Advice

Pin It

Harvey Mackay’s Negotiating Strategies
Never accept any proposal immediately, no matter how good it sounds.
Never negotiate with yourself. Once you’ve made an offer, if the other party doesn’t accept it, don’t make another offer. Get a counter offer. It’s a sign of weakness when you lower your own demands without getting your opponent to lower theirs.
Never cut a deal with someone who has to “go back and get the boss’s approval.” That gives the other side two bites of the apple to your one. They can take any deal you are willing to make and renegotiate it.
If you can’t say yes, it’s no. Just because a deal can be done, doesn’t mean it should be done. No one ever went broke saying “no” too often.
Just because it may look nonnegotiable, doesn’t mean it is. Take that beautifully printed “standard contract” you’ve just been handed. Many a smart negotiator has been able to name a term and get away with it by making it appear to be chiseled in granite, when they will deal if their bluff is called.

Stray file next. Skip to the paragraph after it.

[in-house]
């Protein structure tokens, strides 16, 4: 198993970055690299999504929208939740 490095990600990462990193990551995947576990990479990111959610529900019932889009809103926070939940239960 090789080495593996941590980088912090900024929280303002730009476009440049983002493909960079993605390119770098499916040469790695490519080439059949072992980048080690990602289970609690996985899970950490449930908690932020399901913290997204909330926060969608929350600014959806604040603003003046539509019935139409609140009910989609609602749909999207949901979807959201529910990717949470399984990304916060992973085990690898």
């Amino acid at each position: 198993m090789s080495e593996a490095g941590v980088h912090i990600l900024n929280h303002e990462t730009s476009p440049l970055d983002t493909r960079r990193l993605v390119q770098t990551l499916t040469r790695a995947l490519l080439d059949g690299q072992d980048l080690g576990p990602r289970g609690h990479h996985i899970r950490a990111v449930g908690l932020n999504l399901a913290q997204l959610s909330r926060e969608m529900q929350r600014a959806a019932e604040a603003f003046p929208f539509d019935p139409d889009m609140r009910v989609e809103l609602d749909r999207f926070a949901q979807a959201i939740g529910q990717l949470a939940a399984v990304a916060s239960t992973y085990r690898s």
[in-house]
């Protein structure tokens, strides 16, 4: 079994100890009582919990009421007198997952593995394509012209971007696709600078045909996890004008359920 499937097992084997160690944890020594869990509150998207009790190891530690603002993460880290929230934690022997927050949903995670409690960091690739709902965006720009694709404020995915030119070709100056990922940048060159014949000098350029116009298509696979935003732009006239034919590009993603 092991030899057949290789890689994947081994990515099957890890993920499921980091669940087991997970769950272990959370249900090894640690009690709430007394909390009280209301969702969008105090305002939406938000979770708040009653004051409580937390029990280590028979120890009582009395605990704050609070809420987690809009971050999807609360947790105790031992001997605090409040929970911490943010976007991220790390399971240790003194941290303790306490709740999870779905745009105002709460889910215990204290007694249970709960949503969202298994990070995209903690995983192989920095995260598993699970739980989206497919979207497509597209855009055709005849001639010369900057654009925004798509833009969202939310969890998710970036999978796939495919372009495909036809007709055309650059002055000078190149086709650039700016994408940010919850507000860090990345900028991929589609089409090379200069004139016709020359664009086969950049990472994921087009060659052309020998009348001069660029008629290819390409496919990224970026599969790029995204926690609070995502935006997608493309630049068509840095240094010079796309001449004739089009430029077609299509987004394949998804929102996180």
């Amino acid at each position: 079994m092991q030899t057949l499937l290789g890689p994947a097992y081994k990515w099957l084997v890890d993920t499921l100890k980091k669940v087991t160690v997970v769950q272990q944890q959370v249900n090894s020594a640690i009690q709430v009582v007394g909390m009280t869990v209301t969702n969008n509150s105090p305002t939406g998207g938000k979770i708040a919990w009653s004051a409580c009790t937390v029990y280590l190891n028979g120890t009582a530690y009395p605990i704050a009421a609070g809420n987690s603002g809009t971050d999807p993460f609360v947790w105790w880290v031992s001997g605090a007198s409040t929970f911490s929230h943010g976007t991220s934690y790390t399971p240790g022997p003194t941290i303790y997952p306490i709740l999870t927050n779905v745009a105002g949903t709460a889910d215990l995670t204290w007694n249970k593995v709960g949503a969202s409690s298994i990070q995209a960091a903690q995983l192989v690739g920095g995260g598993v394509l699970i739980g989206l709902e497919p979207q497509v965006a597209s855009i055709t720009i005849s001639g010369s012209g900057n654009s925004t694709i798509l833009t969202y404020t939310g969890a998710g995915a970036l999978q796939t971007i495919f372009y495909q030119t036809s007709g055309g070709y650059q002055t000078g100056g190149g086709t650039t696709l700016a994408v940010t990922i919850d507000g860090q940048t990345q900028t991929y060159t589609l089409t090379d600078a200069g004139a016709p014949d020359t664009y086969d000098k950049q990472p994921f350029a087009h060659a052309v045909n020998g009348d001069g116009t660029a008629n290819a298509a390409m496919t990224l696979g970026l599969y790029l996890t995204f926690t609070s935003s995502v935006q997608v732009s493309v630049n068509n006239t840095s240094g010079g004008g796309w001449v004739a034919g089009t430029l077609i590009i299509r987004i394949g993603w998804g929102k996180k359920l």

Do your homework before you deal. Learn as much as you can about the other side. Instincts are no match for information.
Rehearse. Practice. Get someone to play the other side. Then switch roles. Instincts are no match for preparation.
Beware the late dealer. Feigning indifference or casually disregarding timetables is often just a negotiator’s way of trying to make you believe he/she doesn’t care if you make the deal or not.
Be nice, but if you can’t be nice, go away and let someone else do the deal. You’ll blow it.
A deal can always be made when both parties see their own benefit in making it.
A dream is a bargain no matter what you pay for it. Set the scene. Tell the tale. Generate excitement. Help the other side visualize the benefits, and they’ll sell themselves.
Watch the game films. Top players in any game, including negotiating, debrief themselves immediately after every major session. They always keep a book on themselves and the other side.
No one is going to show you their hole card. You have to figure out what they really want. Clue: Since the given reason is never the real reason, you can eliminate the given reason.
Always let the other side talk first. Their first offer could surprise you and be better than you ever expected.

Pin It